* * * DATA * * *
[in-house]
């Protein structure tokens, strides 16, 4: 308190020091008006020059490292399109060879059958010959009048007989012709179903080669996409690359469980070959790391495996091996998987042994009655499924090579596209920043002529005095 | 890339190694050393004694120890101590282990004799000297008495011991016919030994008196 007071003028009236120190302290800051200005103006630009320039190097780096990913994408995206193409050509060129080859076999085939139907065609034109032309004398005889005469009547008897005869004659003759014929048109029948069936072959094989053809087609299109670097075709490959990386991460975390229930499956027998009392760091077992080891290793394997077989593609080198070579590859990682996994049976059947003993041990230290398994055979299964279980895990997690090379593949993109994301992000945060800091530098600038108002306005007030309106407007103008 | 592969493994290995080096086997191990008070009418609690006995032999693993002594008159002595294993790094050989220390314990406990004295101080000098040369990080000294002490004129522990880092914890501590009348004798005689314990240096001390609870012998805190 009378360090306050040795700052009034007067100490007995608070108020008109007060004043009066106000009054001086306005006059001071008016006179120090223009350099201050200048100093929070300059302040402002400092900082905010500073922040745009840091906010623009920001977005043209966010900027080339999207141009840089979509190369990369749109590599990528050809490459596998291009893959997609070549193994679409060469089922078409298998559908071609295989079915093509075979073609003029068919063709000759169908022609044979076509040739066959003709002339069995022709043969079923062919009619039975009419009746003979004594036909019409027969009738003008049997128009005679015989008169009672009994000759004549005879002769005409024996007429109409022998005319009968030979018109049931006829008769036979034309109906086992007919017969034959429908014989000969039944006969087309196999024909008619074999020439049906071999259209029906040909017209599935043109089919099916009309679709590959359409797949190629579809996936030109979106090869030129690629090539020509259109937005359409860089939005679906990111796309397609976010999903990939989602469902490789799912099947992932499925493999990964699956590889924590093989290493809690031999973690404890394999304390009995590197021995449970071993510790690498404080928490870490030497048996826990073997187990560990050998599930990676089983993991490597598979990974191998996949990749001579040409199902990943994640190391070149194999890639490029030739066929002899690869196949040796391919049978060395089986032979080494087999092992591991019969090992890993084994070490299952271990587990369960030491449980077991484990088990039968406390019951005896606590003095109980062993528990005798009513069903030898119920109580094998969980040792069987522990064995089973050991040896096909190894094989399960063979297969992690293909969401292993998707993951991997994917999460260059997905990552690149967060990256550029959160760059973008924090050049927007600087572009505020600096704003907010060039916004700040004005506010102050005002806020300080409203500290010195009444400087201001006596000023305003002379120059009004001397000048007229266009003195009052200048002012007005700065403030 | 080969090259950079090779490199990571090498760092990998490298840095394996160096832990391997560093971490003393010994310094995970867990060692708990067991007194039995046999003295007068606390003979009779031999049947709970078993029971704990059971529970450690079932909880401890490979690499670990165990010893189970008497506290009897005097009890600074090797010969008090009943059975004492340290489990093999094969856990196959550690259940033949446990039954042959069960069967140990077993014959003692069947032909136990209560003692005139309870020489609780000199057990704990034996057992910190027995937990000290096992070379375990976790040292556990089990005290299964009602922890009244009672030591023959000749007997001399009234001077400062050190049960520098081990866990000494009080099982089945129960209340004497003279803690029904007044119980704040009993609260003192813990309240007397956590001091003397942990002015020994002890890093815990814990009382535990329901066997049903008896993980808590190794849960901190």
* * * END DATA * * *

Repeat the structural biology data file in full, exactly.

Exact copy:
[in-house]
């Protein structure tokens, strides 16, 4: 308190020091008006020059490292399109060879059958010959009048007989012709179903080669996409690359469980070959790391495996091996998987042994009655499924090579596209920043002529005095 | 890339190694050393004694120890101590282990004799000297008495011991016919030994008196 007071003028009236120190302290800051200005103006630009320039190097780096990913994408995206193409050509060129080859076999085939139907065609034109032309004398005889005469009547008897005869004659003759014929048109029948069936072959094989053809087609299109670097075709490959990386991460975390229930499956027998009392760091077992080891290793394997077989593609080198070579590859990682996994049976059947003993041990230290398994055979299964279980895990997690090379593949993109994301992000945060800091530098600038108002306005007030309106407007103008 | 592969493994290995080096086997191990008070009418609690006995032999693993002594008159002595294993790094050989220390314990406990004295101080000098040369990080000294002490004129522990880092914890501590009348004798005689314990240096001390609870012998805190 009378360090306050040795700052009034007067100490007995608070108020008109007060004043009066106000009054001086306005006059001071008016006179120090223009350099201050200048100093929070300059302040402002400092900082905010500073922040745009840091906010623009920001977005043209966010900027080339999207141009840089979509190369990369749109590599990528050809490459596998291009893959997609070549193994679409060469089922078409298998559908071609295989079915093509075979073609003029068919063709000759169908022609044979076509040739066959003709002339069995022709043969079923062919009619039975009419009746003979004594036909019409027969009738003008049997128009005679015989008169009672009994000759004549005879002769005409024996007429109409022998005319009968030979018109049931006829008769036979034309109906086992007919017969034959429908014989000969039944006969087309196999024909008619074999020439049906071999259209029906040909017209599935043109089919099916009309679709590959359409797949190629579809996936030109979106090869030129690629090539020509259109937005359409860089939005679906990111796309397609976010999903990939989602469902490789799912099947992932499925493999990964699956590889924590093989290493809690031999973690404890394999304390009995590197021995449970071993510790690498404080928490870490030497048996826990073997187990560990050998599930990676089983993991490597598979990974191998996949990749001579040409199902990943994640190391070149194999890639490029030739066929002899690869196949040796391919049978060395089986032979080494087999092992591991019969090992890993084994070490299952271990587990369960030491449980077991484990088990039968406390019951005896606590003095109980062993528990005798009513069903030898119920109580094998969980040792069987522990064995089973050991040896096909190894094989399960063979297969992690293909969401292993998707993951991997994917999460260059997905990552690149967060990256550029959160760059973008924090050049927007600087572009505020600096704003907010060039916004700040004005506010102050005002806020300080409203500290010195009444400087201001006596000023305003002379120059009004001397000048007229266009003195009052200048002012007005700065403030 | 080969090259950079090779490199990571090498760092990998490298840095394996160096832990391997560093971490003393010994310094995970867990060692708990067991007194039995046999003295007068606390003979009779031999049947709970078993029971704990059971529970450690079932909880401890490979690499670990165990010893189970008497506290009897005097009890600074090797010969008090009943059975004492340290489990093999094969856990196959550690259940033949446990039954042959069960069967140990077993014959003692069947032909136990209560003692005139309870020489609780000199057990704990034996057992910190027995937990000290096992070379375990976790040292556990089990005290299964009602922890009244009672030591023959000749007997001399009234001077400062050190049960520098081990866990000494009080099982089945129960209340004497003279803690029904007044119980704040009993609260003192813990309240007397956590001091003397942990002015020994002890890093815990814990009382535990329901066997049903008896993980808590190794849960901190």